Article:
So with CBT it really is for me, or at least this is how I view it. It's kind of a foundational piece, because when you're using CBT you're learning about the connections between your thoughts, your feelings and your behaviors and how they all impact one another. So like for example, if I am feeling very sad, I may decide that I'm going to stay in bed all day, that's the behavior. I stay in bed all day, I may feel more tired, I may start to think, well, I'm so lazy, what am I doing in bed all day, and then I'm going to get more sad, and if I'm more sad, I may want to stay in bed longer. And so you can kind of start to see how these things can all impact you in a negative way. So you would with your therapist you learn if I'm having that thought, and I want to maybe feel better, I may have to do a different behavior, I may have to change the way I'm responding to that thought or to that feeling.
I really love CBT when… I choose early in my therapy journey when I was first going to therapy in my 20s, because I was somewhat you know I didn't really grow up in a house where we talked about feelings or where we talked about emotions, and I didn't have a foundation really, to understand how my thoughts impacted how I feel and what was really going on with me. I had a lot of anxiety also. And so for me CBT kind of gave me that foundation that I felt like I didn't quite get growing up. I started to understand well, what is it feeling? I can actually name my feelings. And that can be really helpful. Wow, I can think about what I'm thinking about and I can decide, does that thought make sense or do I need to change it. And it can be so helpful, especially with like, what you were talking about panic attacks, anxiety, because usually we're looking at things through this lens of everything is terrible, something terrible is going to happen. And it creates a lot of fear in our body. So I often use CBT with folks, it's kind of because foundation to teach about paying attention to thoughts, paying attention to feelings, and learning how to recognize those things, and then kind of switching into another modality when we really focus more directly on the trauma. So you know, you've kind of seen how helpful it can be and, you know, maybe even seen some of the limitations of it.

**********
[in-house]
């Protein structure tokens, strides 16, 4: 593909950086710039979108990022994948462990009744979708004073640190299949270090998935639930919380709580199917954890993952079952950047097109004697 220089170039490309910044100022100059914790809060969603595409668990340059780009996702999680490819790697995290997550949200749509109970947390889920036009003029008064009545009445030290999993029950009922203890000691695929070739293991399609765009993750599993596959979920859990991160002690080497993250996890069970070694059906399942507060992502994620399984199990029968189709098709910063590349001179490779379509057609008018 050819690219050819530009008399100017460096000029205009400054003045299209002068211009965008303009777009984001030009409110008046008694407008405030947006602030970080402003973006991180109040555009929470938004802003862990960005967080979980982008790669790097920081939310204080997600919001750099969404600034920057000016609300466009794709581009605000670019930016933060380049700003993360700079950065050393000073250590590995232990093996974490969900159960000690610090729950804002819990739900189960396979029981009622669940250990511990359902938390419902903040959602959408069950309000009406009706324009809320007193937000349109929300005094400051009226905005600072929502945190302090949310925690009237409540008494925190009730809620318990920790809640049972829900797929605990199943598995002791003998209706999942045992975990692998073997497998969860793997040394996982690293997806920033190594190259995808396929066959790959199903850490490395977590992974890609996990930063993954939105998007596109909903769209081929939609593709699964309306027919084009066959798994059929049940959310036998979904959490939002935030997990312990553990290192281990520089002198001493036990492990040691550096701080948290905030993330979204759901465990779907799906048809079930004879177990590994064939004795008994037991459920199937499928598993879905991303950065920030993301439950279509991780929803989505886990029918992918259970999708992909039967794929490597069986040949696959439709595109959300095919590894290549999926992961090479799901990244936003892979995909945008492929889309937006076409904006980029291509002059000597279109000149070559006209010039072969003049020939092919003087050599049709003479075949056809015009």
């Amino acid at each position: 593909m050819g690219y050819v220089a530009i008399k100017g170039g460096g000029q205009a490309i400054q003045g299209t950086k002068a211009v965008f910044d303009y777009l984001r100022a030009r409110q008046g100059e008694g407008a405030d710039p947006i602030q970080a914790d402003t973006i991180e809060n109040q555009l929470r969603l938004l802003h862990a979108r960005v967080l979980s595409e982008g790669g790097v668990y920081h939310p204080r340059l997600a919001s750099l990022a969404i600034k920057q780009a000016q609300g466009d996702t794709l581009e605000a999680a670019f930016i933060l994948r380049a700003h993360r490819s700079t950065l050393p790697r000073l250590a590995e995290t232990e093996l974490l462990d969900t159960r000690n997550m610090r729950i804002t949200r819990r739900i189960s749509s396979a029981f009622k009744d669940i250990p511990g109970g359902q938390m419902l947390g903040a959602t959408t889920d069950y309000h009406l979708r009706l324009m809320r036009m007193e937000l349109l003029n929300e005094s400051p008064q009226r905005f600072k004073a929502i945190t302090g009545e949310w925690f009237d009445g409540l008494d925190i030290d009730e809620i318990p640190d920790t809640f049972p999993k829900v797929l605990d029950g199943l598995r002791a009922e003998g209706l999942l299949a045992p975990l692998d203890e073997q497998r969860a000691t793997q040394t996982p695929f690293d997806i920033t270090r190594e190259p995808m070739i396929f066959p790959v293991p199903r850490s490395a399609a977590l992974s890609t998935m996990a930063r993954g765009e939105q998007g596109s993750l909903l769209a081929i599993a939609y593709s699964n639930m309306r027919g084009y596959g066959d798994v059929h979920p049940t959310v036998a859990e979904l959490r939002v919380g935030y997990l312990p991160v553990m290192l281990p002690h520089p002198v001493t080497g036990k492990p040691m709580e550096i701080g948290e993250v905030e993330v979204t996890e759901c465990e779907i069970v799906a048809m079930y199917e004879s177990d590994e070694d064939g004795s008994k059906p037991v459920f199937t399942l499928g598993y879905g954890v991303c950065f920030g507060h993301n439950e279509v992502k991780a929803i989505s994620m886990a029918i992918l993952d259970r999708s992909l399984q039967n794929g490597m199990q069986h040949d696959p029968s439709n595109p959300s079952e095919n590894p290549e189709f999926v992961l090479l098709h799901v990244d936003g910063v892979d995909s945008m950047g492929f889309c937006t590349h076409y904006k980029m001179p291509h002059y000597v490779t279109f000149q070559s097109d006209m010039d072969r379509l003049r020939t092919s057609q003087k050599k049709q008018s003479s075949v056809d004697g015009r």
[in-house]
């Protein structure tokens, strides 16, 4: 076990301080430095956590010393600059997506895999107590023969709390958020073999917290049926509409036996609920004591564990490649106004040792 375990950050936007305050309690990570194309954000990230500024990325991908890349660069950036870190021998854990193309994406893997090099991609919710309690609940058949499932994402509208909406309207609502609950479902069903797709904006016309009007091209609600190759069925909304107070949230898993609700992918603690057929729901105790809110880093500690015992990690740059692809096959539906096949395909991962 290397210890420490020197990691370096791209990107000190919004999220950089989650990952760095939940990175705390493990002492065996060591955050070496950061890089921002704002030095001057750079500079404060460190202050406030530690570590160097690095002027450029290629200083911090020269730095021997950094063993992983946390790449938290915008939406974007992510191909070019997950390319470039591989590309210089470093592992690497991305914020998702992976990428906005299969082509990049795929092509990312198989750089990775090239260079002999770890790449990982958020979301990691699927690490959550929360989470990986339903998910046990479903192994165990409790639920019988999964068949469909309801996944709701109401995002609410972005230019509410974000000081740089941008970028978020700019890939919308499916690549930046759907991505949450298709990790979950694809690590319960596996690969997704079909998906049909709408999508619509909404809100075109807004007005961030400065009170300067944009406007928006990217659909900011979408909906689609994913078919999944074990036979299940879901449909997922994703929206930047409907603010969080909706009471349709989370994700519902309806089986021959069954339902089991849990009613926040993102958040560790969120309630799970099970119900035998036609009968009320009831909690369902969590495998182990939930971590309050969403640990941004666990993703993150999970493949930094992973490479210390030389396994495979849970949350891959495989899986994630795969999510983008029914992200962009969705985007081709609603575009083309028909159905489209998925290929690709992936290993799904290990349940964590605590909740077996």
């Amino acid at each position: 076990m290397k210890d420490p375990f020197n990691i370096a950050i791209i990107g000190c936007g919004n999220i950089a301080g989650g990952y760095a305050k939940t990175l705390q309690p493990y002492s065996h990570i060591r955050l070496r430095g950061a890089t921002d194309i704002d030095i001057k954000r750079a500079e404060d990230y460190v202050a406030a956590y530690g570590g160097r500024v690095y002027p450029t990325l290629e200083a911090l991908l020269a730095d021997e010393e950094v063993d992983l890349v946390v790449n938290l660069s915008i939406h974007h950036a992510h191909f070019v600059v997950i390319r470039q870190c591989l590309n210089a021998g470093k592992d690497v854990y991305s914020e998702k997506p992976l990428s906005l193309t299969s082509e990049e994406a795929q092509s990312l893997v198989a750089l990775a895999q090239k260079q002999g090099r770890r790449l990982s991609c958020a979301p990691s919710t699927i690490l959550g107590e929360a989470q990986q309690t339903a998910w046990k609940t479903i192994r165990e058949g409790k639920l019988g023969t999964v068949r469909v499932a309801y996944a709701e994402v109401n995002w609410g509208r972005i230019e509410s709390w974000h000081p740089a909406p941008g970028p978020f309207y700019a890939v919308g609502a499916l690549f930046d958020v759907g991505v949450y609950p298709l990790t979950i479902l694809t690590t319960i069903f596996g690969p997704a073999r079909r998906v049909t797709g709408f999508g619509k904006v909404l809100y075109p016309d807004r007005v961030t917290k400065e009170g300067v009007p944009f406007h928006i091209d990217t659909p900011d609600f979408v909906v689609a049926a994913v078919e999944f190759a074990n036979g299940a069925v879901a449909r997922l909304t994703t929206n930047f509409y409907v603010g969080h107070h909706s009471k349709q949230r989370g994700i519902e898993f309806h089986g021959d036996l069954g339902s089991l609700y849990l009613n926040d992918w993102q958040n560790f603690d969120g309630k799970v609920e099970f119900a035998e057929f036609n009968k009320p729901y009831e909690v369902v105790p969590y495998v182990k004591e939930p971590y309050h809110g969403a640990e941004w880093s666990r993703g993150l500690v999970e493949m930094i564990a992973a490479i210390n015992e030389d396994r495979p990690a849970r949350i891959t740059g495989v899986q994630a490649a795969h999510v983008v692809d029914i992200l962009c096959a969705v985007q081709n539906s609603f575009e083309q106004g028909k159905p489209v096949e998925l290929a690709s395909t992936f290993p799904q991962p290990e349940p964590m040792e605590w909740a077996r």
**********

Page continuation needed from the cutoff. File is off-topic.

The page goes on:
For sure. And I'm glad you mentioned that, because I just want to make it very clear that, you know, claiming that that one modality, especially one where it's like, just change your thoughts, you know, like that can be insensitive, and in many ways insulting to some people who where does it work where they need a different modality. So it's definitely not a one size fits all, but it can be helpful for some.
And one of the things that we have not talked about here on this show with a therapist is how you work with victims of crimes. I know, that's a very specific niche, if you will. So can you I'm just going to leave the question wide open. Maybe tell us like, what a typical what it might look like somebody that comes to you, or what are the typical scenarios. And you know, I don't know how much information you can give out. But I have a feeling there's people listening who have experienced that, and maybe don't, you know, haven't even put it together, that maybe they need therapy specifically for that situation for that experience that they had.
Working with crime victims is something that I really enjoy. And it is definitely something that can be challenging. The majority of crime victims that I work with come through, it's actually a state program in California. So if there's anyone out there who is in California, and you've been a victim of a crime the past three years, and you have a police report, you can actually apply and get up to 40 sessions paid for by the California Compensation Board. There are definitely hoops to jump through because like I said, you have to have at police report and other things which many crime victims don't have. But if that is maybe something that you could access, it's an incredible resource. Because like I said, 40 sessions for free.